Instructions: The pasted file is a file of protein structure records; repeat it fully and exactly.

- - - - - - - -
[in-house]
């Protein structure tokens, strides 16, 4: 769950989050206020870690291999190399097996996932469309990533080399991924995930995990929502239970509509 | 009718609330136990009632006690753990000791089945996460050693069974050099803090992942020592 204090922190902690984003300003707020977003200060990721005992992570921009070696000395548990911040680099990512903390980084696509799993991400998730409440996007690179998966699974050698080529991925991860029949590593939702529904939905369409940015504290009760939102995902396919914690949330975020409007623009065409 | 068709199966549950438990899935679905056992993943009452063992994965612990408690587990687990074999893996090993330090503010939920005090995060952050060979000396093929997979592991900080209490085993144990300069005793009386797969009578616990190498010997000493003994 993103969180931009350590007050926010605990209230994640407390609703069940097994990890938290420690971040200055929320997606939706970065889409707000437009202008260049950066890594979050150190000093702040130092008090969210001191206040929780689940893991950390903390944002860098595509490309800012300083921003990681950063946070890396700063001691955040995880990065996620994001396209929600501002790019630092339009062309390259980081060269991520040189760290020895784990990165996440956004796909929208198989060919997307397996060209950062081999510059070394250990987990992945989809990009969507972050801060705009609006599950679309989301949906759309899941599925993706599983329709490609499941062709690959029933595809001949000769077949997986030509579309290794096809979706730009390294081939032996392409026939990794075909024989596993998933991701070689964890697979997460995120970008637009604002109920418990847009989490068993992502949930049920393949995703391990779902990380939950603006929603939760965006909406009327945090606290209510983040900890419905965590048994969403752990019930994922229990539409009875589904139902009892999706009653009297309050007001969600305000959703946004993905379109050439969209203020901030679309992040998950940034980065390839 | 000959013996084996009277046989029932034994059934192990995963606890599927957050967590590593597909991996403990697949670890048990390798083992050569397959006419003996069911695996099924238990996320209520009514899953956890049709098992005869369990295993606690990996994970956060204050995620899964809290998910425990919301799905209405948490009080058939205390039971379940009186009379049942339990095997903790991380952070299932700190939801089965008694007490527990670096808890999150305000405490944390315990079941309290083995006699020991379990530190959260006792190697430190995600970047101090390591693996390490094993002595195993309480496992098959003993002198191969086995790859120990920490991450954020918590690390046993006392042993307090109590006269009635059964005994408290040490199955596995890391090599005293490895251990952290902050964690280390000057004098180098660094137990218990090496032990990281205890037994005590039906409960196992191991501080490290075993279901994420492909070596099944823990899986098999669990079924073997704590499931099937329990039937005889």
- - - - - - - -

[in-house]
């Protein structure tokens, strides 16, 4: 769950989050206020870690291999190399097996996932469309990533080399991924995930995990929502239970509509 | 009718609330136990009632006690753990000791089945996460050693069974050099803090992942020592 204090922190902690984003300003707020977003200060990721005992992570921009070696000395548990911040680099990512903390980084696509799993991400998730409440996007690179998966699974050698080529991925991860029949590593939702529904939905369409940015504290009760939102995902396919914690949330975020409007623009065409 | 068709199966549950438990899935679905056992993943009452063992994965612990408690587990687990074999893996090993330090503010939920005090995060952050060979000396093929997979592991900080209490085993144990300069005793009386797969009578616990190498010997000493003994 993103969180931009350590007050926010605990209230994640407390609703069940097994990890938290420690971040200055929320997606939706970065889409707000437009202008260049950066890594979050150190000093702040130092008090969210001191206040929780689940893991950390903390944002860098595509490309800012300083921003990681950063946070890396700063001691955040995880990065996620994001396209929600501002790019630092339009062309390259980081060269991520040189760290020895784990990165996440956004796909929208198989060919997307397996060209950062081999510059070394250990987990992945989809990009969507972050801060705009609006599950679309989301949906759309899941599925993706599983329709490609499941062709690959029933595809001949000769077949997986030509579309290794096809979706730009390294081939032996392409026939990794075909024989596993998933991701070689964890697979997460995120970008637009604002109920418990847009989490068993992502949930049920393949995703391990779902990380939950603006929603939760965006909406009327945090606290209510983040900890419905965590048994969403752990019930994922229990539409009875589904139902009892999706009653009297309050007001969600305000959703946004993905379109050439969209203020901030679309992040998950940034980065390839 | 000959013996084996009277046989029932034994059934192990995963606890599927957050967590590593597909991996403990697949670890048990390798083992050569397959006419003996069911695996099924238990996320209520009514899953956890049709098992005869369990295993606690990996994970956060204050995620899964809290998910425990919301799905209405948490009080058939205390039971379940009186009379049942339990095997903790991380952070299932700190939801089965008694007490527990670096808890999150305000405490944390315990079941309290083995006699020991379990530190959260006792190697430190995600970047101090390591693996390490094993002595195993309480496992098959003993002198191969086995790859120990920490991450954020918590690390046993006392042993307090109590006269009635059964005994408290040490199955596995890391090599005293490895251990952290902050964690280390000057004098180098660094137990218990090496032990990281205890037994005590039906409960196992191991501080490290075993279901994420492909070596099944823990899986098999669990079924073997704590499931099937329990039937005889």